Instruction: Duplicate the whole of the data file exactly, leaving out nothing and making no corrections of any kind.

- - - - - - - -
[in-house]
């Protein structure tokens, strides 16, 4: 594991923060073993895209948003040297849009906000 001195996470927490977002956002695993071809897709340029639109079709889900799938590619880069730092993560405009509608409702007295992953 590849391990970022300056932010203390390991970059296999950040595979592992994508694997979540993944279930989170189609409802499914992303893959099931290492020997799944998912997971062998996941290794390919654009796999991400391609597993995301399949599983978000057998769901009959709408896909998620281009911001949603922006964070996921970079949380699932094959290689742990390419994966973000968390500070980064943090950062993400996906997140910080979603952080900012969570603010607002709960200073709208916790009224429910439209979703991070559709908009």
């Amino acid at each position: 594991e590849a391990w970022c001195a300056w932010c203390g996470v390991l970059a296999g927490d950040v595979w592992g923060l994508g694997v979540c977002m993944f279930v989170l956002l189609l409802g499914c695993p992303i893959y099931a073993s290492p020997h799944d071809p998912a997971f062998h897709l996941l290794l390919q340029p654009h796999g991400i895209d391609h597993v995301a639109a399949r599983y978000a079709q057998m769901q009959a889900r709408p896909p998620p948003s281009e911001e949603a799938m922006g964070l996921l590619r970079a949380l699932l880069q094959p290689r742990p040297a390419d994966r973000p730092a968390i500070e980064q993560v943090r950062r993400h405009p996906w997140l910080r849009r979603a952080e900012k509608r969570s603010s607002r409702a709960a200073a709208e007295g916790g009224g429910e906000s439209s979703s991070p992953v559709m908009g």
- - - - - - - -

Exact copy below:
[in-house]
């Protein structure tokens, strides 16, 4: 594991923060073993895209948003040297849009906000 001195996470927490977002956002695993071809897709340029639109079709889900799938590619880069730092993560405009509608409702007295992953 590849391990970022300056932010203390390991970059296999950040595979592992994508694997979540993944279930989170189609409802499914992303893959099931290492020997799944998912997971062998996941290794390919654009796999991400391609597993995301399949599983978000057998769901009959709408896909998620281009911001949603922006964070996921970079949380699932094959290689742990390419994966973000968390500070980064943090950062993400996906997140910080979603952080900012969570603010607002709960200073709208916790009224429910439209979703991070559709908009």
């Amino acid at each position: 594991e590849a391990w970022c001195a300056w932010c203390g996470v390991l970059a296999g927490d950040v595979w592992g923060l994508g694997v979540c977002m993944f279930v989170l956002l189609l409802g499914c695993p992303i893959y099931a073993s290492p020997h799944d071809p998912a997971f062998h897709l996941l290794l390919q340029p654009h796999g991400i895209d391609h597993v995301a639109a399949r599983y978000a079709q057998m769901q009959a889900r709408p896909p998620p948003s281009e911001e949603a799938m922006g964070l996921l590619r970079a949380l699932l880069q094959p290689r742990p040297a390419d994966r973000p730092a968390i500070e980064q993560v943090r950062r993400h405009p996906w997140l910080r849009r979603a952080e900012k509608r969570s603010s607002r409702a709960a200073a709208e007295g916790g009224g429910e906000s439209s979703s991070p992953v559709m908009g």